There is a vast array of bike racks on the market, so the models chosen for this test are only a representation of the different varieties available, where we aim to highlight the issues and/or limitations involved.
Racks attach to the framework of the bike and are used to carry baggage like rear mounted baskets and/or panniers. In this test we looked at two different types of rear racks. While the racks we looked at are reasonably priced, the Tubus Cosmo Stainless Steel stands out at $289. This rack is designed for serious expedition trailing, so if you're not a serious rider and only need to carry a small pannier or basket, cheaper racks will do the job.
The Topeak MTX BeamRack V-type attaches to the seat post of the bike via a lever mechanism. This type of rack is designed to be easily removed, especially when leaving the bike in public places. While this is a useful feature, it doesn't fit as securely as a rack that is fitted with screws, and has a comparatively low loading weight. When our tester took the bike for a ride, he found that there was slight sideways movement of the rack when cornering.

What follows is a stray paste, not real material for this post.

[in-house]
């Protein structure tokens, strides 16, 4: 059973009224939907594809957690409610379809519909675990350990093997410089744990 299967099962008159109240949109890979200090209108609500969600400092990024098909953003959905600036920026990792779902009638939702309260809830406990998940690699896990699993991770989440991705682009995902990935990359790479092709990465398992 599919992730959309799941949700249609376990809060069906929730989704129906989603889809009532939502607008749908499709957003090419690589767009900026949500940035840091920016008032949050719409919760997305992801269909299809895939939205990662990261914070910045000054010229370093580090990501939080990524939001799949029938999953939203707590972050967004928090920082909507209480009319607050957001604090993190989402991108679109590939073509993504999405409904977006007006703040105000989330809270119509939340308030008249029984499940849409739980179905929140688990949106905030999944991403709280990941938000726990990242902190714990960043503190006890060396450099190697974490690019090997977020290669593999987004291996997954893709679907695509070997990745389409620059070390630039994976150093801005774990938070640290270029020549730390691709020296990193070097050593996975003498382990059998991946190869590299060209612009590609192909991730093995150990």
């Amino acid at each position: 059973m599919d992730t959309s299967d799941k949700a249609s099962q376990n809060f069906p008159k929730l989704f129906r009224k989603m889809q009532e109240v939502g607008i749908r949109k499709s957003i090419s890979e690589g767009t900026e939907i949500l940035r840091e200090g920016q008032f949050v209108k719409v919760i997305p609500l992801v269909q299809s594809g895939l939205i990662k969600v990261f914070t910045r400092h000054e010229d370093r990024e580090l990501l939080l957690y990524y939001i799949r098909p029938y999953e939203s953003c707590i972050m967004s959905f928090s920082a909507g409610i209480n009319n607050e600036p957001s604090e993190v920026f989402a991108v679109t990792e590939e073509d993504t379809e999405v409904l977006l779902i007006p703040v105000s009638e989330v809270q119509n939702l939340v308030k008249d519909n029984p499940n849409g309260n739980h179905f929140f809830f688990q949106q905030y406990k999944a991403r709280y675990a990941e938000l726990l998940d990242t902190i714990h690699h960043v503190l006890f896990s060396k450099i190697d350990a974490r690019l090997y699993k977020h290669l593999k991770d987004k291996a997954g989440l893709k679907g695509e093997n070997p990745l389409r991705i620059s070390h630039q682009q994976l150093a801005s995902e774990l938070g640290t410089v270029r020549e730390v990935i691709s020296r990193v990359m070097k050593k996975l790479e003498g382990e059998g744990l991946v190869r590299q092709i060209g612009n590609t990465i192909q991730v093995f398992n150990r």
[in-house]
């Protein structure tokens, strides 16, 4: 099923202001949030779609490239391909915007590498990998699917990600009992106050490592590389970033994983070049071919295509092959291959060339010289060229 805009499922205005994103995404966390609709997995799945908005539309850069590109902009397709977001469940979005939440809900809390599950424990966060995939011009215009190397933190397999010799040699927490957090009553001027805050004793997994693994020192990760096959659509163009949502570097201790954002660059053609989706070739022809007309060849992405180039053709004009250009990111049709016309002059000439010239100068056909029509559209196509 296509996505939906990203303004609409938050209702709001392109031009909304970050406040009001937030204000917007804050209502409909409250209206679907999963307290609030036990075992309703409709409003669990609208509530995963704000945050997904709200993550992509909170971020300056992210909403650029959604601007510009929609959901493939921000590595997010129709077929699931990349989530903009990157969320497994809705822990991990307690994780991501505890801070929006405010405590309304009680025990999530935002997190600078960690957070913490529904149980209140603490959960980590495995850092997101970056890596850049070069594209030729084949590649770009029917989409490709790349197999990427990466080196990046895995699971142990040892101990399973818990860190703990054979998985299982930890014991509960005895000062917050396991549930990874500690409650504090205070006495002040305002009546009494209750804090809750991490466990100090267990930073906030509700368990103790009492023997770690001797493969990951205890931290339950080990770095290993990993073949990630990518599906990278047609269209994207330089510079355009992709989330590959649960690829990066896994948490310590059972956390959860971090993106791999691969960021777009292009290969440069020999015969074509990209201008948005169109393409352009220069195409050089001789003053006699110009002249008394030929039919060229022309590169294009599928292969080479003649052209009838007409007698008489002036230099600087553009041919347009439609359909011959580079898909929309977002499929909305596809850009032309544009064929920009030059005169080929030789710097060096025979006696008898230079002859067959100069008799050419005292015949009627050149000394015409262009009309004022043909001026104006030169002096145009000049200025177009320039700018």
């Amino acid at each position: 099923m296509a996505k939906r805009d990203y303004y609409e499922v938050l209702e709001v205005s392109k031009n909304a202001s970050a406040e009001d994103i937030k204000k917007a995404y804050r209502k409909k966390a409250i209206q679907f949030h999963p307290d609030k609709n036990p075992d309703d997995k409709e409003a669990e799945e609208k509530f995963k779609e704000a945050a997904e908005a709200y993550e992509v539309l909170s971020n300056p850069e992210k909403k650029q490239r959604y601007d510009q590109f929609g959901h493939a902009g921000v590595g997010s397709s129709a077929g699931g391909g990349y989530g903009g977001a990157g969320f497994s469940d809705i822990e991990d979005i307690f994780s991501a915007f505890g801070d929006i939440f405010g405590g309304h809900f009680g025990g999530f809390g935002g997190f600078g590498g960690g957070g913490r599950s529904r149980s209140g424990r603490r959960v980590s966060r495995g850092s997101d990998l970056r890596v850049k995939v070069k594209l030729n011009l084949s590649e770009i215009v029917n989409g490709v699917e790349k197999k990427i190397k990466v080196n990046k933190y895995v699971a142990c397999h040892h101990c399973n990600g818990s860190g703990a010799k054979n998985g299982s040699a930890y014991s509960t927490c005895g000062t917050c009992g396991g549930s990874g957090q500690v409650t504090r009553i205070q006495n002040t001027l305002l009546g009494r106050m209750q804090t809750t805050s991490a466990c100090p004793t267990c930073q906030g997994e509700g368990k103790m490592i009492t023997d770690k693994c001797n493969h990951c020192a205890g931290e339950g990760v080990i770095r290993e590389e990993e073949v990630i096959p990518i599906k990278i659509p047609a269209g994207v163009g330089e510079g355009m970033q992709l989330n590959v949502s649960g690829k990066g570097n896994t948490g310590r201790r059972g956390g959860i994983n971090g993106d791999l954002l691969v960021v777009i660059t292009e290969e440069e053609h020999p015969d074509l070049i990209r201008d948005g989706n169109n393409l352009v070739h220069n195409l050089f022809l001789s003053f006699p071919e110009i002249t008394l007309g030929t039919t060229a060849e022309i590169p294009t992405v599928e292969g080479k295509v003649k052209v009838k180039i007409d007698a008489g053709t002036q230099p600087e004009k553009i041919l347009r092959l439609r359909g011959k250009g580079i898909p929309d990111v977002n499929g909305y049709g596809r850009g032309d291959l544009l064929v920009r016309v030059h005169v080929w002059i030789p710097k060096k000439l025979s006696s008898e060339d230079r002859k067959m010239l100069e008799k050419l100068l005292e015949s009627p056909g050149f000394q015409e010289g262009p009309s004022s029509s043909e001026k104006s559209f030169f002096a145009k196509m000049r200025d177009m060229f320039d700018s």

All the other racks are attached to the bike with screws which allows for a more secure attachment. While they score lower for attachment and removal (as its more time consuming and fiddly), this type of rack is usually only fitted to the bike once and stays permanently fixed to the bike. It also sits very securely allowing no movement of the rack in any direction. However, keep in mind that some racks may need to be manipulated to fit, depending on the build on the bike. This may need to be done at a bike store which can be a hassle.
|Brand / product
||Ease of removal
||Maximum loading weight (kg)
||Position of rack
|Topeak MTX BeamRack V-type (TA2096V)||5||5||9||Seat post||90|
|Tioga Rear Alloy Touring
|Topeak Explorer Rack (TA2026B)||3||3||9||Rear||50|
|Tubus Cosmo Stainless
|Velogear 15kg Rear Rack Dh309||3||3||15||Rear||44|